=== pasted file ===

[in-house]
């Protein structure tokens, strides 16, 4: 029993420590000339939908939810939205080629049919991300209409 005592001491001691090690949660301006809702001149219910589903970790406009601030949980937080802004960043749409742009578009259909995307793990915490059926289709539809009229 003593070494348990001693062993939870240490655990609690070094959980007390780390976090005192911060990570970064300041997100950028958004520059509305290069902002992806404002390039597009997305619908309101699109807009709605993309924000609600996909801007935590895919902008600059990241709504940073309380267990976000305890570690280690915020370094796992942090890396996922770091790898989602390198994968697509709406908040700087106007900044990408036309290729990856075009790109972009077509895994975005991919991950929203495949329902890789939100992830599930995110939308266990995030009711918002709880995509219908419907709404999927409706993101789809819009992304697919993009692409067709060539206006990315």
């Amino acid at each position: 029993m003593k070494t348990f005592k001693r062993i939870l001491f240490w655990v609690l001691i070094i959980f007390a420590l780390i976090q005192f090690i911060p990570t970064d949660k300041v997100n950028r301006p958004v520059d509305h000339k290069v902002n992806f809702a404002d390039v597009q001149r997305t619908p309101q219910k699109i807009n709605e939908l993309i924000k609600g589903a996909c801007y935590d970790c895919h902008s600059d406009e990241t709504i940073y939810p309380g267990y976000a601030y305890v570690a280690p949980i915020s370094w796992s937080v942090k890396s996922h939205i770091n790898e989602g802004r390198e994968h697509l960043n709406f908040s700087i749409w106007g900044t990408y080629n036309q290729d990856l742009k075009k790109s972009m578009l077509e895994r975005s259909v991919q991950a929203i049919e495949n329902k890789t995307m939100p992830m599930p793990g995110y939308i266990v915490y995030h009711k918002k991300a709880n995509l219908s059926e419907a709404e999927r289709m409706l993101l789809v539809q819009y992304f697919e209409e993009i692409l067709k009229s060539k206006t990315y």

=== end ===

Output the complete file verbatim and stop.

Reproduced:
[in-house]
């Protein structure tokens, strides 16, 4: 029993420590000339939908939810939205080629049919991300209409 005592001491001691090690949660301006809702001149219910589903970790406009601030949980937080802004960043749409742009578009259909995307793990915490059926289709539809009229 003593070494348990001693062993939870240490655990609690070094959980007390780390976090005192911060990570970064300041997100950028958004520059509305290069902002992806404002390039597009997305619908309101699109807009709605993309924000609600996909801007935590895919902008600059990241709504940073309380267990976000305890570690280690915020370094796992942090890396996922770091790898989602390198994968697509709406908040700087106007900044990408036309290729990856075009790109972009077509895994975005991919991950929203495949329902890789939100992830599930995110939308266990995030009711918002709880995509219908419907709404999927409706993101789809819009992304697919993009692409067709060539206006990315």
């Amino acid at each position: 029993m003593k070494t348990f005592k001693r062993i939870l001491f240490w655990v609690l001691i070094i959980f007390a420590l780390i976090q005192f090690i911060p990570t970064d949660k300041v997100n950028r301006p958004v520059d509305h000339k290069v902002n992806f809702a404002d390039v597009q001149r997305t619908p309101q219910k699109i807009n709605e939908l993309i924000k609600g589903a996909c801007y935590d970790c895919h902008s600059d406009e990241t709504i940073y939810p309380g267990y976000a601030y305890v570690a280690p949980i915020s370094w796992s937080v942090k890396s996922h939205i770091n790898e989602g802004r390198e994968h697509l960043n709406f908040s700087i749409w106007g900044t990408y080629n036309q290729d990856l742009k075009k790109s972009m578009l077509e895994r975005s259909v991919q991950a929203i049919e495949n329902k890789t995307m939100p992830m599930p793990g995110y939308i266990v915490y995030h009711k918002k991300a709880n995509l219908s059926e419907a709404e999927r289709m409706l993101l789809v539809q819009y992304f697919e209409e993009i692409l067709k009229s060539k206006t990315y």